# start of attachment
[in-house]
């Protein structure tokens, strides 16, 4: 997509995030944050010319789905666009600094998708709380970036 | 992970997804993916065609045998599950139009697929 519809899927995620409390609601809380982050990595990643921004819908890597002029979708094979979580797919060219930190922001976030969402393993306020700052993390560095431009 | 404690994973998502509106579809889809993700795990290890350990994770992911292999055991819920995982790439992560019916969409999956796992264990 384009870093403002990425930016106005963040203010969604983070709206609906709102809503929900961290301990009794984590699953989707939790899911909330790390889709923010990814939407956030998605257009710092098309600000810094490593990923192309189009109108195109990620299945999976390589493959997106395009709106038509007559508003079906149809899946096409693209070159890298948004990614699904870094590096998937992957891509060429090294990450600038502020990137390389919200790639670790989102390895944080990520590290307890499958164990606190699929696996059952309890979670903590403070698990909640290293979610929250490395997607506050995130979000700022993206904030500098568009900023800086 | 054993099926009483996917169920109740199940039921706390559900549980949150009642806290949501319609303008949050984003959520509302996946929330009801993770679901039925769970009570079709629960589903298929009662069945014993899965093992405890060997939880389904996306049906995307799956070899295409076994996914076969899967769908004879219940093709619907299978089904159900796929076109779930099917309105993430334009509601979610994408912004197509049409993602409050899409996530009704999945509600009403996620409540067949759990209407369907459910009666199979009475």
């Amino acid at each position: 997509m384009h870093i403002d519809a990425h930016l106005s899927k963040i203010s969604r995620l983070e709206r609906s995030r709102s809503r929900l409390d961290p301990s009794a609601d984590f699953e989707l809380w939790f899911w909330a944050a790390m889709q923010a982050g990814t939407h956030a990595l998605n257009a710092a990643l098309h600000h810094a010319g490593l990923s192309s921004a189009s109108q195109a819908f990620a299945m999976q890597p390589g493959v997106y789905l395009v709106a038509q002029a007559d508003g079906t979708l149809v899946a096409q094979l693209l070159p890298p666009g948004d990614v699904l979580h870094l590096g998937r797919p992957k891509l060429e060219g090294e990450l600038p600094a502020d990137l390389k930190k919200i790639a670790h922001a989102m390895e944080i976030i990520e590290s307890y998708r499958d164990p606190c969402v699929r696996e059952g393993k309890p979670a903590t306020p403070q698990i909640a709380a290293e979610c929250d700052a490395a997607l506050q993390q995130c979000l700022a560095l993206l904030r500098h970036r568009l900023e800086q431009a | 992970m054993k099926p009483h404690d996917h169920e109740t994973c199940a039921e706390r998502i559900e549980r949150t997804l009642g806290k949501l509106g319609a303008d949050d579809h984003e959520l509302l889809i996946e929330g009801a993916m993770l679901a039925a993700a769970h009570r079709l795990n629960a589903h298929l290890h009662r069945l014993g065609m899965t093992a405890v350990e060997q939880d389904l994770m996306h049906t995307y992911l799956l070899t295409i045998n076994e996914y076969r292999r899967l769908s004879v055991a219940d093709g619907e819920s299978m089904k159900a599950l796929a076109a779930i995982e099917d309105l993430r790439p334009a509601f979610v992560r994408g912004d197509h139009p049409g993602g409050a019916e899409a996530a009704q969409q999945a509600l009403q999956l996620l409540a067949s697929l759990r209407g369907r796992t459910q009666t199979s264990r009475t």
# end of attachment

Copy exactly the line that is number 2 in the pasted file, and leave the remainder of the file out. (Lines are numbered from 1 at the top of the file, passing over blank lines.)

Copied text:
């Protein structure tokens, strides 16, 4: 997509995030944050010319789905666009600094998708709380970036 | 992970997804993916065609045998599950139009697929 519809899927995620409390609601809380982050990595990643921004819908890597002029979708094979979580797919060219930190922001976030969402393993306020700052993390560095431009 | 404690994973998502509106579809889809993700795990290890350990994770992911292999055991819920995982790439992560019916969409999956796992264990 384009870093403002990425930016106005963040203010969604983070709206609906709102809503929900961290301990009794984590699953989707939790899911909330790390889709923010990814939407956030998605257009710092098309600000810094490593990923192309189009109108195109990620299945999976390589493959997106395009709106038509007559508003079906149809899946096409693209070159890298948004990614699904870094590096998937992957891509060429090294990450600038502020990137390389919200790639670790989102390895944080990520590290307890499958164990606190699929696996059952309890979670903590403070698990909640290293979610929250490395997607506050995130979000700022993206904030500098568009900023800086 | 054993099926009483996917169920109740199940039921706390559900549980949150009642806290949501319609303008949050984003959520509302996946929330009801993770679901039925769970009570079709629960589903298929009662069945014993899965093992405890060997939880389904996306049906995307799956070899295409076994996914076969899967769908004879219940093709619907299978089904159900796929076109779930099917309105993430334009509601979610994408912004197509049409993602409050899409996530009704999945509600009403996620409540067949759990209407369907459910009666199979009475």